The word "essay" comes from the French, and it originally meant something like "an attempt." An essay is an attempt to express ideas or feelings about one thing or another. It started with Michel de Montaigne (1533-1592) and became popular with writers and readers because the form offers so much variety and so much freedom of expression. There can be no hard and fast rules for writing essays because they are supposed to offer freedom for the writer to say whatever he or she feels like saying--or trying to say.
What I am writing now is a sort of essay. I am trying to say put some thoughts and feelings into words without knowing exactly where I'm going--and not particularly caring, either. In writing an essay you discover what you think while you're writing. You can't think the whole thing out in your head and then write it all down. You have to think and write, and write and think.
Emerson wrote a lot of essays, and he says somewhere that the writer doesn't always know where he is going and often ends up someplace other than where he expected to be. So essay writing is a sort of adventure, a voyage of discovery. You can make up your own form and have some fun. There should be an introduction and a conclusion, but you don't have to write the introduction first and the conclusion last. A lot of people get stuck with introductions--because how can they know what they're going to say before they've said it?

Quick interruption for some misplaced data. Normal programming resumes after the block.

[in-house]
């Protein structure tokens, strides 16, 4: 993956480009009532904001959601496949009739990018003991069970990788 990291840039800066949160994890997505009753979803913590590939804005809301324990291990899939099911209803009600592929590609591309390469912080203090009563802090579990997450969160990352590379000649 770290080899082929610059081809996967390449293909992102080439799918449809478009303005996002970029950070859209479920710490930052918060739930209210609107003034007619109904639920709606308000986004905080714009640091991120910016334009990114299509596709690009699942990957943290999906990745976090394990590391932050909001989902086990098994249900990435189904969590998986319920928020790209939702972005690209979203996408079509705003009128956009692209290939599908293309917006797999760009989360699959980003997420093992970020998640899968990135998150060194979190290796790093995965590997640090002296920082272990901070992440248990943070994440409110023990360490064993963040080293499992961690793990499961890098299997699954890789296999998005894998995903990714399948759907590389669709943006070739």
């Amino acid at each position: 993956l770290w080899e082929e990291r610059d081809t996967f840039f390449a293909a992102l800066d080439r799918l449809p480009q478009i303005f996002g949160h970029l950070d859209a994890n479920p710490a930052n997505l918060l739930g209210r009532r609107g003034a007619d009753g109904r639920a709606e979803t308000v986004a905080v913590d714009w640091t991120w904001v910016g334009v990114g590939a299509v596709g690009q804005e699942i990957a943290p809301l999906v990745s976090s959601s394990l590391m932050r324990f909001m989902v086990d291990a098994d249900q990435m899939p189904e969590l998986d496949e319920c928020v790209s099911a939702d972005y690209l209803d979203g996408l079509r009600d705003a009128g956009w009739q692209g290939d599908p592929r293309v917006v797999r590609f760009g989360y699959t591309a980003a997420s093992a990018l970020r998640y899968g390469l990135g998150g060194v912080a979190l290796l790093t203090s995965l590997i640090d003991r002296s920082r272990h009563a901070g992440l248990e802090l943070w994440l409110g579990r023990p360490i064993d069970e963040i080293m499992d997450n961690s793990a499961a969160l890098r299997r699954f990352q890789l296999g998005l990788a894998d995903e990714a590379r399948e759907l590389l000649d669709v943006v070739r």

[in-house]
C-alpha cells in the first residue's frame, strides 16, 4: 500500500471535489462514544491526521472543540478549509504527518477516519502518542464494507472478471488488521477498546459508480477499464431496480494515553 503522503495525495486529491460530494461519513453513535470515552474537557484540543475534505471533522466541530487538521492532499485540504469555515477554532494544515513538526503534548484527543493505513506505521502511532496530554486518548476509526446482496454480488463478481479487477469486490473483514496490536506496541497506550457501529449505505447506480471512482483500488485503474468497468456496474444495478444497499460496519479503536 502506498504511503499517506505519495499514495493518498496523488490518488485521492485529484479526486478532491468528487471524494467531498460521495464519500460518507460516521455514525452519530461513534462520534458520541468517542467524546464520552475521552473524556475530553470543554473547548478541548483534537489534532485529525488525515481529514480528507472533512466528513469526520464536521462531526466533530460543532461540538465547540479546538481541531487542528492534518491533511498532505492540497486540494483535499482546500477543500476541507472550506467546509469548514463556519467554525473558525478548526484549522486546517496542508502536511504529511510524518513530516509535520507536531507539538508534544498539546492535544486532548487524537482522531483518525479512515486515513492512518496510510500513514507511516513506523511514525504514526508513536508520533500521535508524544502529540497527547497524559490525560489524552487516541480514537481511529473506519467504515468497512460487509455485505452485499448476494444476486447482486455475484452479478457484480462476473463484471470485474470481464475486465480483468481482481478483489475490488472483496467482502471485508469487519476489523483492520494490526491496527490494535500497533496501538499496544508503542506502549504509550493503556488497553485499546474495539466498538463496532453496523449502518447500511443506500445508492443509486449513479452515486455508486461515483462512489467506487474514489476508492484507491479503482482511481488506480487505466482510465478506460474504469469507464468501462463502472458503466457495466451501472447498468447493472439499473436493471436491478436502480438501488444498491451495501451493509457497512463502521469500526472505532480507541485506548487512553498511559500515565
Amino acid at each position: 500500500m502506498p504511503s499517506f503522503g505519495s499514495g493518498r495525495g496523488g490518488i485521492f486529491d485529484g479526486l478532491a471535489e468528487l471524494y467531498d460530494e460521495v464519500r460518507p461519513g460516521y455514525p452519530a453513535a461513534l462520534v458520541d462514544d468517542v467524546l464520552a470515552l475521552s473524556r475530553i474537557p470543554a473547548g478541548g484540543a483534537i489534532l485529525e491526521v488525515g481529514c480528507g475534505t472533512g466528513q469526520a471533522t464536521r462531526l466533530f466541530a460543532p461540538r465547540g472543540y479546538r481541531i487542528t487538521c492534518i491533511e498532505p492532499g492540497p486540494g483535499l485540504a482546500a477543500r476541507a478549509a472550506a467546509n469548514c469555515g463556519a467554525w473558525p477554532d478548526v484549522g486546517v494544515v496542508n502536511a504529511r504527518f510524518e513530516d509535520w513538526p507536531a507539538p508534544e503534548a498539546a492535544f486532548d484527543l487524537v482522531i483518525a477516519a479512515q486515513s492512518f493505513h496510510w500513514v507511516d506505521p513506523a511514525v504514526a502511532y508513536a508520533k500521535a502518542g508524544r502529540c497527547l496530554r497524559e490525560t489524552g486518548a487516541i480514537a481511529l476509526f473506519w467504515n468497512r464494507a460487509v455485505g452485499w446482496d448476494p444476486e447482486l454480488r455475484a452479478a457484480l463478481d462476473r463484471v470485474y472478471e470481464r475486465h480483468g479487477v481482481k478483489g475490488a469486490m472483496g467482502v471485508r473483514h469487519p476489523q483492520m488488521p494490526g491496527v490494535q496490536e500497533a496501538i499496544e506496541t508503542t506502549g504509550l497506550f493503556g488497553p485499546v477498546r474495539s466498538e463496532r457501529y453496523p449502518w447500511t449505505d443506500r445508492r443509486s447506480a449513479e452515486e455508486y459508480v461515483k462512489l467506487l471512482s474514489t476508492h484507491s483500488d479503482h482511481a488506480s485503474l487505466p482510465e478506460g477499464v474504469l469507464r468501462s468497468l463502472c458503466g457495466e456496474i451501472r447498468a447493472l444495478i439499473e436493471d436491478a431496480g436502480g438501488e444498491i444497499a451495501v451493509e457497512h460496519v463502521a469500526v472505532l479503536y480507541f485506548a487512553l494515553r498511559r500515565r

You need to get words on paper. You can always rearrange them, and it's really easy if you're using a word processor. Read the last chapter in Strunk and White's The Elements of Style. It's a very short book, and it's full of good advice.
James Thurber was one of the best prose writers in America. He has often been quoted as saying:
Don't get it right. Get it written.
Thurber confessed that the first drafts of his essays and other short pieces looked like they had been written by somebody who was drunk on cooking sherry. But he was a perfectionist, like his friend and colleague E. B. White. Thurber honed and polished his words until he was satisfied with the final draft. No doubt he wrote many drafts before that happened. A writer should expect to write several drafts of any piece of writing.
Holden Caulfield has some good advice about writing essays for school assignments in The Catcher in the Rye.
- Take it seriously: When the entire paper is about you and your thoughts, it will be easier to detect is you are not being genuine or true to self. Try to take the assignment seriously and really think before you write.
- Don’t ramble: It is good that you are digging deep to think of what you want to say, but keep in mind that this is still an essay, not a diary entry. This means that your writing should still have a central idea or purpose and not be you discussing any profound feeling that comes to mind as you write.